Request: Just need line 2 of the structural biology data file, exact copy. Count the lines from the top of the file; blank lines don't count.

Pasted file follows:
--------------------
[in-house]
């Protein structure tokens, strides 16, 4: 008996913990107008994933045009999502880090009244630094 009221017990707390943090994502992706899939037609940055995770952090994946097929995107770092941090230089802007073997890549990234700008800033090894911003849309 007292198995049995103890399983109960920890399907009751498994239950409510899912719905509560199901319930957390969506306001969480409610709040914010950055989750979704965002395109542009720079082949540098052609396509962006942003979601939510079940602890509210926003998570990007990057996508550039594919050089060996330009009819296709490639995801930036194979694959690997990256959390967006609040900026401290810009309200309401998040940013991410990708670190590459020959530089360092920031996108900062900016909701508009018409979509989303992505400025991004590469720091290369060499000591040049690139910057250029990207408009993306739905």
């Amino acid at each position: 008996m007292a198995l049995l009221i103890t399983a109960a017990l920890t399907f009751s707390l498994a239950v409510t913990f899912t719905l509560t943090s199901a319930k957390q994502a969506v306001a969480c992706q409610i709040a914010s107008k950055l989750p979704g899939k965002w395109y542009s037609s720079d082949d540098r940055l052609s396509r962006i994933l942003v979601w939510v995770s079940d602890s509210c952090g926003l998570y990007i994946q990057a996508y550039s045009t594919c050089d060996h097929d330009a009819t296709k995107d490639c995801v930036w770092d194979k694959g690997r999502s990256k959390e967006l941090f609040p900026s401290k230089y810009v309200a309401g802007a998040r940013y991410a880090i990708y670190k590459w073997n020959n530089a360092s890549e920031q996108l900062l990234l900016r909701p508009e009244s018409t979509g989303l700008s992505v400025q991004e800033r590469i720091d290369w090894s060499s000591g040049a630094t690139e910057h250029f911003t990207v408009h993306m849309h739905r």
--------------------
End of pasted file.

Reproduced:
């Protein structure tokens, strides 16, 4: 008996913990107008994933045009999502880090009244630094 009221017990707390943090994502992706899939037609940055995770952090994946097929995107770092941090230089802007073997890549990234700008800033090894911003849309 007292198995049995103890399983109960920890399907009751498994239950409510899912719905509560199901319930957390969506306001969480409610709040914010950055989750979704965002395109542009720079082949540098052609396509962006942003979601939510079940602890509210926003998570990007990057996508550039594919050089060996330009009819296709490639995801930036194979694959690997990256959390967006609040900026401290810009309200309401998040940013991410990708670190590459020959530089360092920031996108900062900016909701508009018409979509989303992505400025991004590469720091290369060499000591040049690139910057250029990207408009993306739905």